2

You could improve user interface but because you are asking for why user leave your site within few minutes is because, your site is not offering them anything at all other then a timer. You need to add some content which will attract users to your site again and again...


2

You need to tell the user what to do. Right now it simply looks like a statement: YOUR EYES NEED REST Every twenty minutes Look at something at least twenty feet away For at least twenty seconds The most important part is hidden in the bottom right of my screen: Next eye-rest in: 03:53 Keep this web-app + your sound open. It will ...


1

It's possible to reshuffle the design with every added feature, but it's inefficient, takes up a lot of time, and occupies your thoughts with individual elements. A better alternative is to refactor once the strain of your current design becomes apparent, as then you get to look at everything at once, giving you a lot better picture of where things should ...


1

Honestly, I think it depends on whether or not a price drop is a good thing. While under the assumption that a price drop is a good thing (as in the case of a store's products going on sale), perhaps green is more appealing to the customer. On the other hand, red could be more appropriate if the action is bad. Using the example from Chairman Meow, a ...


1

There are two studies suggesting you are correct. This one and this one. From the first study: " this raises the question of whether, for non-experimental purposes, there is any benefit beyond marketing for the 5700 dpi mouse we used." From the second study: "Though other reasons may prevail, the quest for mouse resolutions above 10000 CPI does not seem ...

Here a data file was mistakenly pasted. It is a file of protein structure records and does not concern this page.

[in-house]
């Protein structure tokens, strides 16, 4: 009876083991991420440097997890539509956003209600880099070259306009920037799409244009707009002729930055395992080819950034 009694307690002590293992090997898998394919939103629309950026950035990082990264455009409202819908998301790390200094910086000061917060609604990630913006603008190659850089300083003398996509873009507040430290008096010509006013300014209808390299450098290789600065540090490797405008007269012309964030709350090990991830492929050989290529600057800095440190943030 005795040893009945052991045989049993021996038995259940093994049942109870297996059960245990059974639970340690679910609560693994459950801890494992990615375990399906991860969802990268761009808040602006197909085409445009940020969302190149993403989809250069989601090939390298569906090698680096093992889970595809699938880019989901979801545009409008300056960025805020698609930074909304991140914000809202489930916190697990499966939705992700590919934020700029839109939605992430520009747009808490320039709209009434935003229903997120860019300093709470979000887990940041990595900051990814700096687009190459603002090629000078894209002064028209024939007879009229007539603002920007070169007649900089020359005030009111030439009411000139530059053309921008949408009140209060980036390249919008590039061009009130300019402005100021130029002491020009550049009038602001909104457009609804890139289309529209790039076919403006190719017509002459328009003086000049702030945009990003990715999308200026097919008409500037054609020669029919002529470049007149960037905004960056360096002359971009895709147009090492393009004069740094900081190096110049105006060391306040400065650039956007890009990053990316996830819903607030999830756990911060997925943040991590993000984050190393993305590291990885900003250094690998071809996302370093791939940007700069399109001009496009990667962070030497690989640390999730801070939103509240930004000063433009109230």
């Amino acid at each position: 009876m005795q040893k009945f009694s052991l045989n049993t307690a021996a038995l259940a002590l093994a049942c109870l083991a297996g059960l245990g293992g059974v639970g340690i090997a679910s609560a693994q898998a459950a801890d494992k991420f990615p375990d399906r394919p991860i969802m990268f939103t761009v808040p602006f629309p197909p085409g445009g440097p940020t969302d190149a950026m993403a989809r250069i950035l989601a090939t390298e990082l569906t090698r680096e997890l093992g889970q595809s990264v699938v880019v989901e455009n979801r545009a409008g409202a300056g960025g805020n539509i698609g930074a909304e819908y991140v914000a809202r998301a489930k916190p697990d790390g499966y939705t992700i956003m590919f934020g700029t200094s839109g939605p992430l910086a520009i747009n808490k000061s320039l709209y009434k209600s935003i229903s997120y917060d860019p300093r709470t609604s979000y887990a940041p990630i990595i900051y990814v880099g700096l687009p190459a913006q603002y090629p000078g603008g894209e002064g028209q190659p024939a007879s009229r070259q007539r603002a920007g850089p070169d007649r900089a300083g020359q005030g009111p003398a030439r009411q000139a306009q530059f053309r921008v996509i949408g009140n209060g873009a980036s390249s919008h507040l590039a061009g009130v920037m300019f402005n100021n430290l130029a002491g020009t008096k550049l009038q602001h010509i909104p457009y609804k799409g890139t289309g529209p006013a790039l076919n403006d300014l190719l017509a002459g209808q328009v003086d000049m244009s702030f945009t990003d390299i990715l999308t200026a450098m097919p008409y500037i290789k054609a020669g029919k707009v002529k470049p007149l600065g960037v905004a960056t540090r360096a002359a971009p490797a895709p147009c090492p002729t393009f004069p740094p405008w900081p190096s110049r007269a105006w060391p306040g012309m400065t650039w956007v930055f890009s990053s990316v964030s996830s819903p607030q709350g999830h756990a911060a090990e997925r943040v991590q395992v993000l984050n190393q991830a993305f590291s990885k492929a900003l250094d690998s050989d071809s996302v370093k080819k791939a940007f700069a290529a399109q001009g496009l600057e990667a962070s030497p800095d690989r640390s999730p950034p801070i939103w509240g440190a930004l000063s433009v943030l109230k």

1

For a music-only site, I can't really think of a reason a user would require a mute button. As you said, if a user wanted the music to stop, they would pause, as opposed to having silent music playing in the background. However, if you were to include some kind of visualization or video to accompany the music, then there might be a case you would want a ...


1

I also agree that gender neutrality is very important with a default avatar, and breaking away from that default avatar is important. However since the goal of the avatar is also to help identify who the person is in a list, having variety can be important, and as designers we may have to accept the fact users may not upload their photos (so we may as well ...


1

I would link you to a few pages about Color Psychology. The color should somehow reflect the brand or feelings that brand evokes. Red color is always very intense and it evokes strong emotions (coca cola and its happy american dream with all those families and childrens), love and rebels (Rolling Stones logo). It also evokes strength (for example Red Bull) ...


1

The Unavailable mouse pointer is always an option that's understood my millions of Windows users:


1

People can remember on average between 6 and 9 things at a given time. I think this is one of the reasons why most website like Amazon and Ebay show a number of suggestions that is fairly close to this figure. You don't want to overload your user with suggestions.


1

Using some conditional styling in your CSS you could add icons to the ends of links inline with the content that would look for certain URL's or kinds of links for instance: a[href^="mailto"]:hover:after{ content: "\f003" attr(title); font-family: FontAwesome; font-style: normal !important; font-weight: inherit !important; ...


1

I'm not sure why, but this is one of the only meaningful discussions I can find for this. My take on this is that the app-centric approach is a symptom of efforts to lock users into a company's ecosystem. The app-centric framework makes it difficult to take content to a different platform, therby